During an earthquake of large magnitude, reinforced concrete columns may be severely damaged limiting the functional capacity of structures including highway bridges. It is essential that damaged columns be temporarily repaired to ensure continuous functionality and safety of essential structures. One of the promising techniques is the use of FRP composite jackets to regain its lateral capacity and to enhance its ductility. The successful strengthening system must be pre-designed and be readily available for fast implementation to mitigate further damage that may be caused by aftershocks.
In a pilot study conducted at UCI to develop and evaluate a rapid emergency repair technique for RC bridge columns. In this study “as-built” column was subjected to full-reversal cyclic shear loads were tested to failure. The unstrengthened column was severely damaged as shown in Figure 3. A rapid repair system comprised of a combination of fast-setting epoxy mortar and four plies of unidirectional carbon/epoxy composites jacket was developed and applied to the damage specimen. The strengthened column was retested under identical lateral cyclic loading (Figure 3). The repaired column showed excellent performance as it developed flexural behavior with a ductility of 4.0 as shown in the hysteresis loops in Figure 4. This clearly demonstrates the effectiveness of such a scheme of repair that can be used to provide fast emergency repair of bridge columns, thereby reducing the traffic impacts due to bridge closure. Simple,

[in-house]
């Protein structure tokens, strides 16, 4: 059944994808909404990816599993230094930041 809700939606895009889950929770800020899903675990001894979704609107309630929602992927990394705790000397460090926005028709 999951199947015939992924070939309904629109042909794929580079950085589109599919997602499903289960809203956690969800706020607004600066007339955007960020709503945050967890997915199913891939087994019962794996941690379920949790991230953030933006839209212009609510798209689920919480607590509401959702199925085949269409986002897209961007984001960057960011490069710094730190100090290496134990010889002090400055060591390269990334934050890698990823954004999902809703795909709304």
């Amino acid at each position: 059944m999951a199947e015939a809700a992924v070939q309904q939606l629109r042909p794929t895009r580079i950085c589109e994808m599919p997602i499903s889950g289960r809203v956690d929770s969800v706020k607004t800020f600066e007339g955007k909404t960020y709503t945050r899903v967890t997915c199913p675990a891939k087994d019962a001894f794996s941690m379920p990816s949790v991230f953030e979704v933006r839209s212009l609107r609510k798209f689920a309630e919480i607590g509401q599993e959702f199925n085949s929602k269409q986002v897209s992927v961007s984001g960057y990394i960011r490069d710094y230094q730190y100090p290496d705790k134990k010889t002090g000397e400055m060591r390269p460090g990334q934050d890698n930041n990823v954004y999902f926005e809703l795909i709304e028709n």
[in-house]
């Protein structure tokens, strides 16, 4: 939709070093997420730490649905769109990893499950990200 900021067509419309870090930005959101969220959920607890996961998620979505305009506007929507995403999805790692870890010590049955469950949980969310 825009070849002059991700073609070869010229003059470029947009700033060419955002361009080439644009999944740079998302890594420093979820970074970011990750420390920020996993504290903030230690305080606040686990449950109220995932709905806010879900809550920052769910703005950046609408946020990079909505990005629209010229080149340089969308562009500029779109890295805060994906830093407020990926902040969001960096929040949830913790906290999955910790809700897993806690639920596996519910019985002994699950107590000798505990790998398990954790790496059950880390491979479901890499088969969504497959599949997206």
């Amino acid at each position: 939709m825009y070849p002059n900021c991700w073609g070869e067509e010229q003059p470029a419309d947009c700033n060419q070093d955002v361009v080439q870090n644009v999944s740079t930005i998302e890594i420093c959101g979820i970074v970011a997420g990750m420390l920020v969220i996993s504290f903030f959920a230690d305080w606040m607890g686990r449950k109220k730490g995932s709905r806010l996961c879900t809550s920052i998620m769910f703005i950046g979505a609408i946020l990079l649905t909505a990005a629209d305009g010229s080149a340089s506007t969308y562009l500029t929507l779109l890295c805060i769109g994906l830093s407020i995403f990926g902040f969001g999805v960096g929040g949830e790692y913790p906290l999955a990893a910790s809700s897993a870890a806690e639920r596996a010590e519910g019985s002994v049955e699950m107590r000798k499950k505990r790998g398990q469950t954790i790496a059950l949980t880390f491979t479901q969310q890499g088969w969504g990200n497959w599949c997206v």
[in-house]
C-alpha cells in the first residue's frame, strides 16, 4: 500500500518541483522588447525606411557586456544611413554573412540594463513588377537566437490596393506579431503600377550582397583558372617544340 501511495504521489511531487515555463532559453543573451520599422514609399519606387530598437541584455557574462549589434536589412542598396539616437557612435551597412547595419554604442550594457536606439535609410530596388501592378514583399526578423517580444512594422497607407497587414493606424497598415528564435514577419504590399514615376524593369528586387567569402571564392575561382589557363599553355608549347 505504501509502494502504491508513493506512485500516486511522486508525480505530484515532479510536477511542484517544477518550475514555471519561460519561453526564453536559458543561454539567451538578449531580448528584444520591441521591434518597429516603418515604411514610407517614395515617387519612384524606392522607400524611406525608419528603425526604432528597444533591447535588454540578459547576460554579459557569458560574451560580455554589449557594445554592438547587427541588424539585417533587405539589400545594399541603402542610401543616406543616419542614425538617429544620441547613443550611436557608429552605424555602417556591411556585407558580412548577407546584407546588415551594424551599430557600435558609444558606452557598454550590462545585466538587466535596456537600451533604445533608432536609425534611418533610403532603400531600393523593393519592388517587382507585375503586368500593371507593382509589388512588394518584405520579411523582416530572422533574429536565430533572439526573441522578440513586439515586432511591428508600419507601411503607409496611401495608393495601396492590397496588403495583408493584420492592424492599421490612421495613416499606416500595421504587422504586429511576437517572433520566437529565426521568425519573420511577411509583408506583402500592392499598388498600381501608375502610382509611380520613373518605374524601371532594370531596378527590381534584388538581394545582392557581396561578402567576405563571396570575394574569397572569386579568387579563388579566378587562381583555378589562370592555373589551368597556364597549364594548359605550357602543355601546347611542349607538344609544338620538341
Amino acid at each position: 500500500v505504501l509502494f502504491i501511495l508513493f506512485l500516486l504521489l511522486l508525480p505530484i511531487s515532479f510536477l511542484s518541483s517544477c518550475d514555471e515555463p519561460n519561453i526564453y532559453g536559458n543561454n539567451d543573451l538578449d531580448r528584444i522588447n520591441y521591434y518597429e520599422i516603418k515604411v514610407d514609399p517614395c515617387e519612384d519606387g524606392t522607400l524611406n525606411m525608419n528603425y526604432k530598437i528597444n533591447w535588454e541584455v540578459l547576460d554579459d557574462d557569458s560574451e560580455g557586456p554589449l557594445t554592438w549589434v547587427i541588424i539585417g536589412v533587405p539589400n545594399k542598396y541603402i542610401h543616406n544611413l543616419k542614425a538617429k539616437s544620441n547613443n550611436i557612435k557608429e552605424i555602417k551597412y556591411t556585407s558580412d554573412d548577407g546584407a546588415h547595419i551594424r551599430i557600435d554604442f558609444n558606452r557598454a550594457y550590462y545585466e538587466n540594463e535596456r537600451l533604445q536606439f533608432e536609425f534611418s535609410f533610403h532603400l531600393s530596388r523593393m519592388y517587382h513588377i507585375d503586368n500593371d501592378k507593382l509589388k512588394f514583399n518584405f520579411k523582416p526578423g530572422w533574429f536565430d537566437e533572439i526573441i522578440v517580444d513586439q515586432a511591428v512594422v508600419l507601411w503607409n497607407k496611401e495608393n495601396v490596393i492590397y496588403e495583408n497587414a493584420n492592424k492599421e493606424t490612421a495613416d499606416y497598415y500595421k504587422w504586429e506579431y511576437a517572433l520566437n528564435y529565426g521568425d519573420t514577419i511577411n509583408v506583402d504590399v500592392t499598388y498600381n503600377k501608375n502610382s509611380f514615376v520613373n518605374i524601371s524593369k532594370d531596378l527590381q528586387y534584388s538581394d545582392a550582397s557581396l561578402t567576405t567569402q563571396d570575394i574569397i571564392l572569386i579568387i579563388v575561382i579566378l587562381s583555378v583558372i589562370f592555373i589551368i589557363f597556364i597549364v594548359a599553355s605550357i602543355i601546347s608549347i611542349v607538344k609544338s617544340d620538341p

Figure 1: Repair and rehabilitation of corroded bridge & buildings RC columns with FRP composites.